Testing on the IAFS was completed during FY03. Concerns with the accuracy and adequacy of the performance tables found in the operator's manual for the AH-64D prompted the initiation of Airworthiness and Flight Characteristics (A&FC) testing of the AH-64D Longbow Apache in February 2002. A&FC testing continued and required approximately 300 flight hours to complete. The Army anticipated completion of this testing in early FY04. The Army Aviation Technical Test Center would test handling qualities and the latest software releases for the Embedded Global Positioning System Inertial Navigation System and the Flight Management Computer.
The Army planned to complete Lot 7 Preliminary Airworthiness Evaluation (PAE) early in FY04. The PAE consists of flight-handling qualities verification, crew workload assessment, crew interface evaluation, and verification of avionics system functionality associated with new and legacy capabilities.
The only remaining LFT&E item for the Longbow Apache concerned the engine fire and detection and suppression system (FDSS) test. The FDSS test, required by the Apache Longbow Test and Evaluation Master Plan, was deferred so that it might be conducted with the Army Aviation Halon replacement. However, since a suitable drop-in halon replacement was not forthcoming, the Program Management Office was in the process of planning to conduct this test with the existing Halon 1301 system. The Army intended to use a fully operational representative, but not flightworthy, aircraft as the ground test article to conduct this series of tests in second quarter FY04.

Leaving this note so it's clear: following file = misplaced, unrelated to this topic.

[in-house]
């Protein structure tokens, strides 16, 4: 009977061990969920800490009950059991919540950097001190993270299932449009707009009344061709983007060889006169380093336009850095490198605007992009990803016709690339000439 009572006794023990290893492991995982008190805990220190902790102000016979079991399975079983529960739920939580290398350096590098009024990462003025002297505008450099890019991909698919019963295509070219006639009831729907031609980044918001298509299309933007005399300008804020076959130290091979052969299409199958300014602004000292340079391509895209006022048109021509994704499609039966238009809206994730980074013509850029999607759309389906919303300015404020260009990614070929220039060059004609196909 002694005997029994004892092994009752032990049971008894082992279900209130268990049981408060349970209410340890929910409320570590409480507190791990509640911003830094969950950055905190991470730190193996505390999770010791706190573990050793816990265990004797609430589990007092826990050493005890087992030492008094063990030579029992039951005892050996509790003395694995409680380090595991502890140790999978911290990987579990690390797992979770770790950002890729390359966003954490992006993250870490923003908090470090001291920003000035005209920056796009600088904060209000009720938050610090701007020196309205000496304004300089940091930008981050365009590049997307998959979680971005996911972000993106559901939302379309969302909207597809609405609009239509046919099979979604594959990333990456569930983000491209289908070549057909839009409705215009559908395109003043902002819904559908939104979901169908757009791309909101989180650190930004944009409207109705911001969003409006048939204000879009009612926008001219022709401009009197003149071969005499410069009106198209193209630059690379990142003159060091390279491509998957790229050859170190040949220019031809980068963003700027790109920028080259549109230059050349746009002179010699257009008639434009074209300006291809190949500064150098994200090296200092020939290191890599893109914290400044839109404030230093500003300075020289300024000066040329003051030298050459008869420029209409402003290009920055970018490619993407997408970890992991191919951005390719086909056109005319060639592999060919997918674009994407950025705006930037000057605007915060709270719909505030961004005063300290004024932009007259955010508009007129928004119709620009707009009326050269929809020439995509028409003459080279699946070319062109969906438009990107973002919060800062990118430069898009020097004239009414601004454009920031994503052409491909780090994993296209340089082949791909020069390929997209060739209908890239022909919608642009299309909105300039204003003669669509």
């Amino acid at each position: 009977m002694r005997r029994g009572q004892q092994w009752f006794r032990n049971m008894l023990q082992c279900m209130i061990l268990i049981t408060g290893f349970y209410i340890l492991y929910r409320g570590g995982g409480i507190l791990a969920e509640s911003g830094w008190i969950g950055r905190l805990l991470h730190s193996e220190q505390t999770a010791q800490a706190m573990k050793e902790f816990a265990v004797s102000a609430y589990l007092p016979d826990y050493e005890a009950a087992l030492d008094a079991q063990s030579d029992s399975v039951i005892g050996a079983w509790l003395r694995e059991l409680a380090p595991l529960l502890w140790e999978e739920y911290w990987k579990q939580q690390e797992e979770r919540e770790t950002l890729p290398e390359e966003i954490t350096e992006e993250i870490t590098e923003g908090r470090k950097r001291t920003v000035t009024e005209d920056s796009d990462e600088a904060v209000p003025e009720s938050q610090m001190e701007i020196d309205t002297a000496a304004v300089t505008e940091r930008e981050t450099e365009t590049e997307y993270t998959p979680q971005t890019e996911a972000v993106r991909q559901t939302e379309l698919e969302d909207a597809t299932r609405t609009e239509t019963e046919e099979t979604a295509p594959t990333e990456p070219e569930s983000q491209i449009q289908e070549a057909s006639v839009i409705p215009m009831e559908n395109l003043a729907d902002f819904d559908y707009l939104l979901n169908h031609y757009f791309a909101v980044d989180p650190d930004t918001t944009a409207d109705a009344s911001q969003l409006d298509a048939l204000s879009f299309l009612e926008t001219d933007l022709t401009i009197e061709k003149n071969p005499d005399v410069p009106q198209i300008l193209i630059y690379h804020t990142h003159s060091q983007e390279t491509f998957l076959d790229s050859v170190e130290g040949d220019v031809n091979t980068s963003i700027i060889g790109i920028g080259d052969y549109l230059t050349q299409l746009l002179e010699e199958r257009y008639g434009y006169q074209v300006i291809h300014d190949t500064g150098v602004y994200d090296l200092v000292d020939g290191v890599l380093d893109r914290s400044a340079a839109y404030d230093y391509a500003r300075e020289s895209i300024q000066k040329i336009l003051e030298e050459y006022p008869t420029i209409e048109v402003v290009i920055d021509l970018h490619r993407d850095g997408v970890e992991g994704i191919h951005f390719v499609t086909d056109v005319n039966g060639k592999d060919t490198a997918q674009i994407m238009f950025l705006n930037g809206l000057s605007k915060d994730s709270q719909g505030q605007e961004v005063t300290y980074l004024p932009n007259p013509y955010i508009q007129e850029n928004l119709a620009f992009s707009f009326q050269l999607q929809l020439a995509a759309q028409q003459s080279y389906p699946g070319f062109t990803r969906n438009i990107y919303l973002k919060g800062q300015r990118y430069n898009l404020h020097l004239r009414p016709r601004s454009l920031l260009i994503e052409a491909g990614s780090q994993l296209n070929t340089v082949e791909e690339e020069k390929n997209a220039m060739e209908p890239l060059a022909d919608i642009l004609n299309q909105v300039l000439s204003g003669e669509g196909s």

The Army conducted ten HELLFIRE missile flight tests in FY03 to support the HOJ/AJ software regression testing and determine its effectiveness in countermeasure environments. Analysis of this testing was ongoing with results expected during second quarter FY04. For the CAPS upgrade, pre-qualification testing was conducted in FY03 to address the randome design, antenna design, effective radiated power, guidance section performance, and radar cross-section. Because the CAPS was added to the exterior of the existing missile, aerodynamic impacts of the upgrade are being studied. Sub-scale wind tunnel testing was proposed for FY04.
The Army found the IAFS effective and suitable and fielded the subsystem. This addition/modification to the aircraft provided the units in the field with an aircraft that had an extended range capability with a fuel system that is crashworthy and ballistically tolerant. This was a much-needed improvement in the system, even though the 30 millimeter round carrying capability is reduced from 1,200 rounds to 300 rounds due to the modification.
As expected, the A&FC aircraft testing confirmed that the published performance charts for the AH-64D needed refinement, but the magnitude and extent of the changes was not easy to determine. Early results of ongoing software regression testing showed no significant anomalies.
The Lot 7 interoperability assessment confirmed the aircraft's ability to send/receive joint variable message format and tactical fire direction system messages. In-flight workload assessment surveys and low airspeed testing were completed. Testing of the final software configuration was completed and a safety confirmation recommendation was forwarded to the Army Developmental Test Command for approval.